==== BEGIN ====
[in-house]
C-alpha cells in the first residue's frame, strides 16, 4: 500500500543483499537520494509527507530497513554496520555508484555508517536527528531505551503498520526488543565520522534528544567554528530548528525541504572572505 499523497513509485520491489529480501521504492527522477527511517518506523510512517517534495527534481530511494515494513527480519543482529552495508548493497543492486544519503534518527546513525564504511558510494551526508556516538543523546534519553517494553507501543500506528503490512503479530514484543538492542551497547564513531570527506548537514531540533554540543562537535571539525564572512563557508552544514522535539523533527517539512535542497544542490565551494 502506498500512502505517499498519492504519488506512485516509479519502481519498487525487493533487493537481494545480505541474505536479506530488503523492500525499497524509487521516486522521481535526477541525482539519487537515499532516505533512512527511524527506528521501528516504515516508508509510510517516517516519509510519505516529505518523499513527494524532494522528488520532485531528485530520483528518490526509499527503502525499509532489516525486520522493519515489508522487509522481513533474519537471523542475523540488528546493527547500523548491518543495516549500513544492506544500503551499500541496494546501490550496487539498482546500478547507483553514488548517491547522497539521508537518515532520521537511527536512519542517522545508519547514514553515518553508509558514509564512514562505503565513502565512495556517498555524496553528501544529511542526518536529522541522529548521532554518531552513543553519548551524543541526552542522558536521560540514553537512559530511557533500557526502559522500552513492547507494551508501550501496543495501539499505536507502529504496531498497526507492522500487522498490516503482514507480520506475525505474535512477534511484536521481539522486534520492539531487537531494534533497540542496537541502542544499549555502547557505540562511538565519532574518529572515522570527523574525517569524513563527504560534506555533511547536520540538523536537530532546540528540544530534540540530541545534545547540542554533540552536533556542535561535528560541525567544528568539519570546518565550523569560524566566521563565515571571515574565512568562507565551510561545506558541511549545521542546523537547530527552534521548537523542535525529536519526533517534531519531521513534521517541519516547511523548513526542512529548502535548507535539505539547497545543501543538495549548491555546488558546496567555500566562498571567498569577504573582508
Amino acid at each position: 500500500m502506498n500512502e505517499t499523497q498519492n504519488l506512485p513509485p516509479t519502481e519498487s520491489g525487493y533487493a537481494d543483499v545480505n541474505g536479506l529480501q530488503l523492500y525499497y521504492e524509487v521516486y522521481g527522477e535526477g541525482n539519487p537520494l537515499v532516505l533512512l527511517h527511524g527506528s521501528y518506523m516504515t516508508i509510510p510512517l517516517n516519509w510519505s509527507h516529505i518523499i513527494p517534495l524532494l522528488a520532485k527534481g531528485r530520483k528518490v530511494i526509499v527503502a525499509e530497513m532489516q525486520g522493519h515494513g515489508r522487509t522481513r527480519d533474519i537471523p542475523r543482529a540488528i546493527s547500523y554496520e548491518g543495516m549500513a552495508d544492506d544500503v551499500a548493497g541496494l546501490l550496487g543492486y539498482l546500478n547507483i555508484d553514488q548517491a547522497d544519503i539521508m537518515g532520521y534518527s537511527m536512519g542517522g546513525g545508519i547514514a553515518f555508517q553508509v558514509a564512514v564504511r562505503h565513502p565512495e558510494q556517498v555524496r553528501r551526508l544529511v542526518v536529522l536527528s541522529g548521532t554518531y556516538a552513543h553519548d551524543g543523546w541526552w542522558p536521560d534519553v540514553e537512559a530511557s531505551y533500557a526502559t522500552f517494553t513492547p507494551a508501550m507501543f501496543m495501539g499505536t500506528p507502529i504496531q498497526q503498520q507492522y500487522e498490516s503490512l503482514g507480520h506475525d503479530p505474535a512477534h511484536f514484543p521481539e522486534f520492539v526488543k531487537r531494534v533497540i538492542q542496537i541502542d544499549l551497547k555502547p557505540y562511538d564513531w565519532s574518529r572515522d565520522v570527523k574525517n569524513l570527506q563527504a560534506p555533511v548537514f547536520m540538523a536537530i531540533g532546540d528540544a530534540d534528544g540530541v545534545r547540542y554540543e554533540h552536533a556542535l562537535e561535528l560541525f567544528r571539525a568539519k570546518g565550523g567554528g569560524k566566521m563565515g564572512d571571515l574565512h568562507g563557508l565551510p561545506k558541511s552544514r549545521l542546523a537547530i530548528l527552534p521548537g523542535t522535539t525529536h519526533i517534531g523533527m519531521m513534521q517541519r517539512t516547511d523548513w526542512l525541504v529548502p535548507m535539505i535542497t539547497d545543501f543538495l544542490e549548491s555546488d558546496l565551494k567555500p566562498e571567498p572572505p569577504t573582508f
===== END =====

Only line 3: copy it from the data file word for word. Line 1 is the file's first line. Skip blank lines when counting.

Amino acid at each position: 500500500m502506498n500512502e505517499t499523497q498519492n504519488l506512485p513509485p516509479t519502481e519498487s520491489g525487493y533487493a537481494d543483499v545480505n541474505g536479506l529480501q530488503l523492500y525499497y521504492e524509487v521516486y522521481g527522477e535526477g541525482n539519487p537520494l537515499v532516505l533512512l527511517h527511524g527506528s521501528y518506523m516504515t516508508i509510510p510512517l517516517n516519509w510519505s509527507h516529505i518523499i513527494p517534495l524532494l522528488a520532485k527534481g531528485r530520483k528518490v530511494i526509499v527503502a525499509e530497513m532489516q525486520g522493519h515494513g515489508r522487509t522481513r527480519d533474519i537471523p542475523r543482529a540488528i546493527s547500523y554496520e548491518g543495516m549500513a552495508d544492506d544500503v551499500a548493497g541496494l546501490l550496487g543492486y539498482l546500478n547507483i555508484d553514488q548517491a547522497d544519503i539521508m537518515g532520521y534518527s537511527m536512519g542517522g546513525g545508519i547514514a553515518f555508517q553508509v558514509a564512514v564504511r562505503h565513502p565512495e558510494q556517498v555524496r553528501r551526508l544529511v542526518v536529522l536527528s541522529g548521532t554518531y556516538a552513543h553519548d551524543g543523546w541526552w542522558p536521560d534519553v540514553e537512559a530511557s531505551y533500557a526502559t522500552f517494553t513492547p507494551a508501550m507501543f501496543m495501539g499505536t500506528p507502529i504496531q498497526q503498520q507492522y500487522e498490516s503490512l503482514g507480520h506475525d503479530p505474535a512477534h511484536f514484543p521481539e522486534f520492539v526488543k531487537r531494534v533497540i538492542q542496537i541502542d544499549l551497547k555502547p557505540y562511538d564513531w565519532s574518529r572515522d565520522v570527523k574525517n569524513l570527506q563527504a560534506p555533511v548537514f547536520m540538523a536537530i531540533g532546540d528540544a530534540d534528544g540530541v545534545r547540542y554540543e554533540h552536533a556542535l562537535e561535528l560541525f567544528r571539525a568539519k570546518g565550523g567554528g569560524k566566521m563565515g564572512d571571515l574565512h568562507g563557508l565551510p561545506k558541511s552544514r549545521l542546523a537547530i530548528l527552534p521548537g523542535t522535539t525529536h519526533i517534531g523533527m519531521m513534521q517541519r517539512t516547511d523548513w526542512l525541504v529548502p535548507m535539505i535542497t539547497d545543501f543538495l544542490e549548491s555546488d558546496l565551494k567555500p566562498e571567498p572572505p569577504t573582508f